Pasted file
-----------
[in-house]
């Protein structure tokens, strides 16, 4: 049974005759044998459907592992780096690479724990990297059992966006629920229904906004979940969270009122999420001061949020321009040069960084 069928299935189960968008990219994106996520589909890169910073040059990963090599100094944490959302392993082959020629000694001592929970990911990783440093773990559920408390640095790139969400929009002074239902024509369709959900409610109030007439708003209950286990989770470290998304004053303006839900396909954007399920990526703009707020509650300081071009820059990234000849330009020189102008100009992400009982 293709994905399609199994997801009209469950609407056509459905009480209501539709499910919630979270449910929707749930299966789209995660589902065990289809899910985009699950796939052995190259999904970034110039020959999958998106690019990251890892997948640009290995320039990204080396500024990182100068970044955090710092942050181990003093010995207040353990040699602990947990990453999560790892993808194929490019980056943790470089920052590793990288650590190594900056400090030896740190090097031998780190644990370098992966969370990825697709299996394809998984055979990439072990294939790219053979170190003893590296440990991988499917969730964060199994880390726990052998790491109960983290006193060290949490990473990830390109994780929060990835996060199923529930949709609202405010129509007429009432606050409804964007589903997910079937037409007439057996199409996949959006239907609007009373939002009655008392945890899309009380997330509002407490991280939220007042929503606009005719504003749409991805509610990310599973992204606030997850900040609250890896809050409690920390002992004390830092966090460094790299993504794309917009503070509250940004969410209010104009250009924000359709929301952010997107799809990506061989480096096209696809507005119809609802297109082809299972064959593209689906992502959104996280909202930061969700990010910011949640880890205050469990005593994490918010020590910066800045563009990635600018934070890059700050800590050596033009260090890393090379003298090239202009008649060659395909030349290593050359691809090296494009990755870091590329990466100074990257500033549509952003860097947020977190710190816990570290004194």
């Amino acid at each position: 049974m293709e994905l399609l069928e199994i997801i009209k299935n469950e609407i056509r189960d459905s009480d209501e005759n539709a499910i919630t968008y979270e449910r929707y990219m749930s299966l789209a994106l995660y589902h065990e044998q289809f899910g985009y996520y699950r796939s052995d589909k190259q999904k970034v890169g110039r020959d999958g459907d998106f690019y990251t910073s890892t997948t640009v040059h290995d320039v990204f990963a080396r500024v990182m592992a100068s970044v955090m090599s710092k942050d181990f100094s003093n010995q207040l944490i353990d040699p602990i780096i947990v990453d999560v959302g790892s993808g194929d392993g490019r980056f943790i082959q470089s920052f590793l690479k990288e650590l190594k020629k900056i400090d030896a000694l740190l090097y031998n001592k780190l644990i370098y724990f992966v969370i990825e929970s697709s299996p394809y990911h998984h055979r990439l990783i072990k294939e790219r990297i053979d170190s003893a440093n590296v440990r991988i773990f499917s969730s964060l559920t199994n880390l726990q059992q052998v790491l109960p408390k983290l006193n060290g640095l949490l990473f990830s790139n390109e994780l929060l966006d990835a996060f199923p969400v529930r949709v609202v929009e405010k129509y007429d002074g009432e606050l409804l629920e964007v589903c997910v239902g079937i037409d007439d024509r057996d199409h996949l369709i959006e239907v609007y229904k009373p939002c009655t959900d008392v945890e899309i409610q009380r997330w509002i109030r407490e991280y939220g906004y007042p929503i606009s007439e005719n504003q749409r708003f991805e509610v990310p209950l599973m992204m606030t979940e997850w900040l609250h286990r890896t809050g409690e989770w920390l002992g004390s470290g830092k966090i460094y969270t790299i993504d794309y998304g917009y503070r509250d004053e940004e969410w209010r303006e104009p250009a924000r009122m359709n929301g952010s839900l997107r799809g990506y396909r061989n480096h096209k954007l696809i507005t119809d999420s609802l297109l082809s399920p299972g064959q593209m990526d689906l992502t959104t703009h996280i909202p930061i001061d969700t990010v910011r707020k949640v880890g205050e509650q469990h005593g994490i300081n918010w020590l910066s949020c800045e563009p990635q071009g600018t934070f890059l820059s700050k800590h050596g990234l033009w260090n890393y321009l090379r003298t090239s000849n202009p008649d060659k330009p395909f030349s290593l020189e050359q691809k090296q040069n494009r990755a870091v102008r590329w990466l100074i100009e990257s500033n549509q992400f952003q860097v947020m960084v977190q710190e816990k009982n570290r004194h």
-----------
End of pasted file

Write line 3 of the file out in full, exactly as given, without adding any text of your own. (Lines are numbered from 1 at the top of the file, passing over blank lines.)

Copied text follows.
């Amino acid at each position: 049974m293709e994905l399609l069928e199994i997801i009209k299935n469950e609407i056509r189960d459905s009480d209501e005759n539709a499910i919630t968008y979270e449910r929707y990219m749930s299966l789209a994106l995660y589902h065990e044998q289809f899910g985009y996520y699950r796939s052995d589909k190259q999904k970034v890169g110039r020959d999958g459907d998106f690019y990251t910073s890892t997948t640009v040059h290995d320039v990204f990963a080396r500024v990182m592992a100068s970044v955090m090599s710092k942050d181990f100094s003093n010995q207040l944490i353990d040699p602990i780096i947990v990453d999560v959302g790892s993808g194929d392993g490019r980056f943790i082959q470089s920052f590793l690479k990288e650590l190594k020629k900056i400090d030896a000694l740190l090097y031998n001592k780190l644990i370098y724990f992966v969370i990825e929970s697709s299996p394809y990911h998984h055979r990439l990783i072990k294939e790219r990297i053979d170190s003893a440093n590296v440990r991988i773990f499917s969730s964060l559920t199994n880390l726990q059992q052998v790491l109960p408390k983290l006193n060290g640095l949490l990473f990830s790139n390109e994780l929060l966006d990835a996060f199923p969400v529930r949709v609202v929009e405010k129509y007429d002074g009432e606050l409804l629920e964007v589903c997910v239902g079937i037409d007439d024509r057996d199409h996949l369709i959006e239907v609007y229904k009373p939002c009655t959900d008392v945890e899309i409610q009380r997330w509002i109030r407490e991280y939220g906004y007042p929503i606009s007439e005719n504003q749409r708003f991805e509610v990310p209950l599973m992204m606030t979940e997850w900040l609250h286990r890896t809050g409690e989770w920390l002992g004390s470290g830092k966090i460094y969270t790299i993504d794309y998304g917009y503070r509250d004053e940004e969410w209010r303006e104009p250009a924000r009122m359709n929301g952010s839900l997107r799809g990506y396909r061989n480096h096209k954007l696809i507005t119809d999420s609802l297109l082809s399920p299972g064959q593209m990526d689906l992502t959104t703009h996280i909202p930061i001061d969700t990010v910011r707020k949640v880890g205050e509650q469990h005593g994490i300081n918010w020590l910066s949020c800045e563009p990635q071009g600018t934070f890059l820059s700050k800590h050596g990234l033009w260090n890393y321009l090379r003298t090239s000849n202009p008649d060659k330009p395909f030349s290593l020189e050359q691809k090296q040069n494009r990755a870091v102008r590329w990466l100074i100009e990257s500033n549509q992400f952003q860097v947020m960084v977190q710190e816990k009982n570290r004194h």